Virtual Private Network

Important Notice

Configuring Cisco SSL VPN AnyConnect (WebVPN) on Cisco IOS Routers
This can be either part of our LAN network or a completely different network. Premium members can enroll in this course at no extra cost. Covered by US Patent. Cisco Router 'Privileged' Mode. The time required to bring up the VPN Tunnel is sometimes slightly more than 2 seconds, causing the first ping to timeout. Value set is the default value.

Updated April 23, 2010

Cisco ASA AnyConnect VPN - DNS Issues

The most successful MSPs rely on metrics — known as key performance indicators KPIs — for making informed decisions that help their businesses thrive, rather than just survive. Facing a tech roadblock? Get the help and guidance you need from experienced professionals who care. Ask your question anytime, anywhere, with no hassle. Go Premium Individual Business. I am recieving the following errors on the hub router: IPSec policy invalidated proposal with error This is the config for the remote site: Any help would be greatly appreciated.

Solutions Learn More Through Courses. Experts Exchange Solution brought to you by Enjoy your complimentary solution view. Get every solution instantly with Premium. Start your 7-day free trial. I wear a lot of hats Your policies must be identical. I miss copied the config. Upon looking at the remote router group 2 is in the policy.

This would eliminate all of the potential routing involved. Aquinas, thanks for the link Sorry, just trying to better understand what I'm troubleshooting. You are correct on your statement. I'm wondering if the issue may be that their "home" network is using Since you have split tunneling, it may be trying to hit a "home" IP address that is not responding because it doesn't exist on their "home" network or is another device that doesn't provide DNS.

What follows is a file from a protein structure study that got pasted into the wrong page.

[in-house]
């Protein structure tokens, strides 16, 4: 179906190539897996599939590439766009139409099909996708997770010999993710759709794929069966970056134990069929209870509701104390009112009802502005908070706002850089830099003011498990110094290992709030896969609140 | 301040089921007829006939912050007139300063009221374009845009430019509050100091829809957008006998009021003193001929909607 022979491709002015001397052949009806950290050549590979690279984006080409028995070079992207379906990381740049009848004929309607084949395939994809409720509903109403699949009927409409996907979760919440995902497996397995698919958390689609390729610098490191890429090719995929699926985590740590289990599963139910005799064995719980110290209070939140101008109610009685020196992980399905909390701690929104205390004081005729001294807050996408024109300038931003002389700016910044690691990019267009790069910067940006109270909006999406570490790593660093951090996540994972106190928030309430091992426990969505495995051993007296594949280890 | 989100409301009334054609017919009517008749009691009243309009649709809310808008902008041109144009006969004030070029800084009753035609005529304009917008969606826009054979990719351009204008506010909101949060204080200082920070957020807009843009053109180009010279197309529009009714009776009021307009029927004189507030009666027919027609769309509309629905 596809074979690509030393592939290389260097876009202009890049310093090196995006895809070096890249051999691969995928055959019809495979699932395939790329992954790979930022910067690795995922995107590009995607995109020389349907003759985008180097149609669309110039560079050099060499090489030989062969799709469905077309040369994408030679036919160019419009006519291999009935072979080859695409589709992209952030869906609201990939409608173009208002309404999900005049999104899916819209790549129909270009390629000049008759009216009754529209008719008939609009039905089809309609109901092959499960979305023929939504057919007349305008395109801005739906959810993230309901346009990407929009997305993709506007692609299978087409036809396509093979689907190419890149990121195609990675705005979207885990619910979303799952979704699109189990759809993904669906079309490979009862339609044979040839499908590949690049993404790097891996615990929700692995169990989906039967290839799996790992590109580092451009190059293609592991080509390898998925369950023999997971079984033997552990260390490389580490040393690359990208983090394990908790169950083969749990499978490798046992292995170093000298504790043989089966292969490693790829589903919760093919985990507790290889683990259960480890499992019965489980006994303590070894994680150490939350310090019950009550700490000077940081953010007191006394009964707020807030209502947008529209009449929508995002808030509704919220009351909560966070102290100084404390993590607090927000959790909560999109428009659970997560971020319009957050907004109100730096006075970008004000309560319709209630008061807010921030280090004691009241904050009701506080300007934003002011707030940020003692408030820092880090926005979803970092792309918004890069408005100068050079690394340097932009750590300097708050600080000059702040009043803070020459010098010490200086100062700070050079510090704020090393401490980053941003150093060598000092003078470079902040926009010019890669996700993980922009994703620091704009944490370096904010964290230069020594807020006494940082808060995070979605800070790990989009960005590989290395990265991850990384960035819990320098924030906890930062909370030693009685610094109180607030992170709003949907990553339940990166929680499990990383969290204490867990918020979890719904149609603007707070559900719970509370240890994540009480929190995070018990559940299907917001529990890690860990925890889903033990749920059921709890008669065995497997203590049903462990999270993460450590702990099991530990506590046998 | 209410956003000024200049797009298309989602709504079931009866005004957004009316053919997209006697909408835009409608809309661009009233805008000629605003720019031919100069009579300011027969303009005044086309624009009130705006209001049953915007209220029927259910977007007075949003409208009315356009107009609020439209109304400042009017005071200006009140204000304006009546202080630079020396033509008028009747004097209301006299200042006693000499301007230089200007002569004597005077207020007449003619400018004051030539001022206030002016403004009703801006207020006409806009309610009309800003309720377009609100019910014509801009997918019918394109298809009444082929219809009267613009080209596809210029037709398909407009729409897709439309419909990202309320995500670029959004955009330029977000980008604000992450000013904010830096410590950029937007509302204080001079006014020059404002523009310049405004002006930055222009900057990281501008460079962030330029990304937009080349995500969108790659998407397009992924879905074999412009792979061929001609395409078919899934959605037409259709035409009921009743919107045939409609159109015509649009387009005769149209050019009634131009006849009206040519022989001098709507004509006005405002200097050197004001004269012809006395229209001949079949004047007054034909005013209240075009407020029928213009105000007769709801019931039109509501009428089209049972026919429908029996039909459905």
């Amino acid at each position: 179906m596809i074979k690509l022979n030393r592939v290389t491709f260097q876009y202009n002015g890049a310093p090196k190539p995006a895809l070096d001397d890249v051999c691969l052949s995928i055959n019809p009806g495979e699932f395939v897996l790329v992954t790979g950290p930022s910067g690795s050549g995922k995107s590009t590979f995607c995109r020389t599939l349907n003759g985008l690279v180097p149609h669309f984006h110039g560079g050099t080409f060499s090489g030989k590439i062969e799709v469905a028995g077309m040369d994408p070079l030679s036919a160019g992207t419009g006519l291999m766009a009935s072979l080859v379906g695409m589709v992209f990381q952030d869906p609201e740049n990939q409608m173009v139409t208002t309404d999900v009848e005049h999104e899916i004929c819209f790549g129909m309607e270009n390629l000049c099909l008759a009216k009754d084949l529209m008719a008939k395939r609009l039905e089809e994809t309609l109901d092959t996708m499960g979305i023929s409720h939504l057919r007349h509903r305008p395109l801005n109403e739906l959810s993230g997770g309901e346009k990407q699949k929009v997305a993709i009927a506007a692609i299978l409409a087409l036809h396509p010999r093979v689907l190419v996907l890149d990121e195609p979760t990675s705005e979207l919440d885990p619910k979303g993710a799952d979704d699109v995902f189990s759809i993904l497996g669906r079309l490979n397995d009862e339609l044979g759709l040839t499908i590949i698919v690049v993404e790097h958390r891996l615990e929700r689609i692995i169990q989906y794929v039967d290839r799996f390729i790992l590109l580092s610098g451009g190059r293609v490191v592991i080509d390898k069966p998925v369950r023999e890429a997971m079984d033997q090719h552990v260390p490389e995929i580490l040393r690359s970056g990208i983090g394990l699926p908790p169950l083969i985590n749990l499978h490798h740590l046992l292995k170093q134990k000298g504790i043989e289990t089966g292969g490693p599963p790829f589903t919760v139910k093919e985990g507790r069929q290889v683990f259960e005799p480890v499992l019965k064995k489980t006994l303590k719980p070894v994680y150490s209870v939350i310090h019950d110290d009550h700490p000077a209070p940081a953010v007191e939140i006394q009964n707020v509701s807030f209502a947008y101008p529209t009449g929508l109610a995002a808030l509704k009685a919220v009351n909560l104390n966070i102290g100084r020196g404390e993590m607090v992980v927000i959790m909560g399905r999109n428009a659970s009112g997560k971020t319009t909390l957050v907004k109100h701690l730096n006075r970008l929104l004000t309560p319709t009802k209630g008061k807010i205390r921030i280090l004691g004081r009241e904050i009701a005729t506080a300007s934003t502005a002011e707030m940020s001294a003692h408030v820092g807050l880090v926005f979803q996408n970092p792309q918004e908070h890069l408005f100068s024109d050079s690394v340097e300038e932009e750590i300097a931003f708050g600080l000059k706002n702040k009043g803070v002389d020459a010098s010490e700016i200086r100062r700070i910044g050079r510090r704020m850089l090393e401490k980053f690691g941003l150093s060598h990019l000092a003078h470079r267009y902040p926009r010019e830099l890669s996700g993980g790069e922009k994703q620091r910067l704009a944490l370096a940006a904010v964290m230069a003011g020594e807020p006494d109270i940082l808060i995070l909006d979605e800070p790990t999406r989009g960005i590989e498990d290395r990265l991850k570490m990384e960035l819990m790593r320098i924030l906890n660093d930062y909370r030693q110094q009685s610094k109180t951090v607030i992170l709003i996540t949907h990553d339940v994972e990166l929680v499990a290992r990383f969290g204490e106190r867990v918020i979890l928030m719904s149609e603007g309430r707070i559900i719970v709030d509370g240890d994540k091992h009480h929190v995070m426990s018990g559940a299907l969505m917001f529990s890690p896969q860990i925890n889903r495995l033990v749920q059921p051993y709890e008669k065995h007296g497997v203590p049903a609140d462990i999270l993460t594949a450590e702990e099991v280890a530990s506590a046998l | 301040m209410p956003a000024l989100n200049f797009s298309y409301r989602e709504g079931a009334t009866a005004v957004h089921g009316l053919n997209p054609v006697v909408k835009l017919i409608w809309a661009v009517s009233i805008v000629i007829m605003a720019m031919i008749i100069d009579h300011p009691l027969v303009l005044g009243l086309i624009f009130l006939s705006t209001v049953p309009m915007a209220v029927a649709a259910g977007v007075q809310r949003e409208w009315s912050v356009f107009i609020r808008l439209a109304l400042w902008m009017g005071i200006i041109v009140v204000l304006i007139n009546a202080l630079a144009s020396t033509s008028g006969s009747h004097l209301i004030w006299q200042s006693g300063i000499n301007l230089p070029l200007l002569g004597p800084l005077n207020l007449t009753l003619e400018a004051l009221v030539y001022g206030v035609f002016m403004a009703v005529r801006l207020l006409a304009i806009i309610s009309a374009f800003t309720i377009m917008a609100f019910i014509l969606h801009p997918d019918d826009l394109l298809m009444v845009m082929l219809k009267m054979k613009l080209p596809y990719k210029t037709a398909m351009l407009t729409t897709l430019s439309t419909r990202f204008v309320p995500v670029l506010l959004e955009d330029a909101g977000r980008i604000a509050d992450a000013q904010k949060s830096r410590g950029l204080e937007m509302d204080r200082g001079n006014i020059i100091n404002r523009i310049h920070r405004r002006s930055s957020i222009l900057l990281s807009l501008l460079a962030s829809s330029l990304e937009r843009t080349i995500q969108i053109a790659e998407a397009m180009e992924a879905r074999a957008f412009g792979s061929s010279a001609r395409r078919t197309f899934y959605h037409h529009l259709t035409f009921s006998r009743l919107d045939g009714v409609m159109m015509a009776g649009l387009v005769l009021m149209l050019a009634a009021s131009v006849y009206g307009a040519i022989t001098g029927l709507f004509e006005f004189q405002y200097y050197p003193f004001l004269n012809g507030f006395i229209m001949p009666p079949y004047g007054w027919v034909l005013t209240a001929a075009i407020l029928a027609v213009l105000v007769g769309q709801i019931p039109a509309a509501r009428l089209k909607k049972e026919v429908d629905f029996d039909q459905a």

I'm pretty sure only geeks like me use class A addressing at home, but just to be sure, I double-checked with another tech here who was once getting good DNS but one day it suddenly stopped working with no perceptible changes being made to the firewall or DNS server here. He is using a typical The good part about that though is I can test any changes I make with him to see if they've made an impact.

He has the same ISP as me, uses the same home router, and even the same model laptop. I've never had a problem with DNS while his now won't work at all. He has to put everything in his hosts file if he wants to connect to anything by name. That points me in another direction. COM both internal and external?

I had a similiar problem with my Exchange server, because it was both on the internet and internal, with the same DNS name available. When I VPNd in, i would have to have the host file have the server name in it with the internal address.

This allowed the laptop to know which direction to look for the server. Funny that you bring that up. COM, was owned by someone else externally. I did my best to convince the company to purchase that domain, but the owner knew we wanted it and wanted a ridiculous price which we would not pay. COM points to their public IP. So anytime someone trys to connect to, say exchange. COM could be anything, crm. We've decided that rebuilding the domain isn't an option, so all I can really do at this point is try to make our internal DNS function when someone is connected to our VPN, because if they aren't , anything.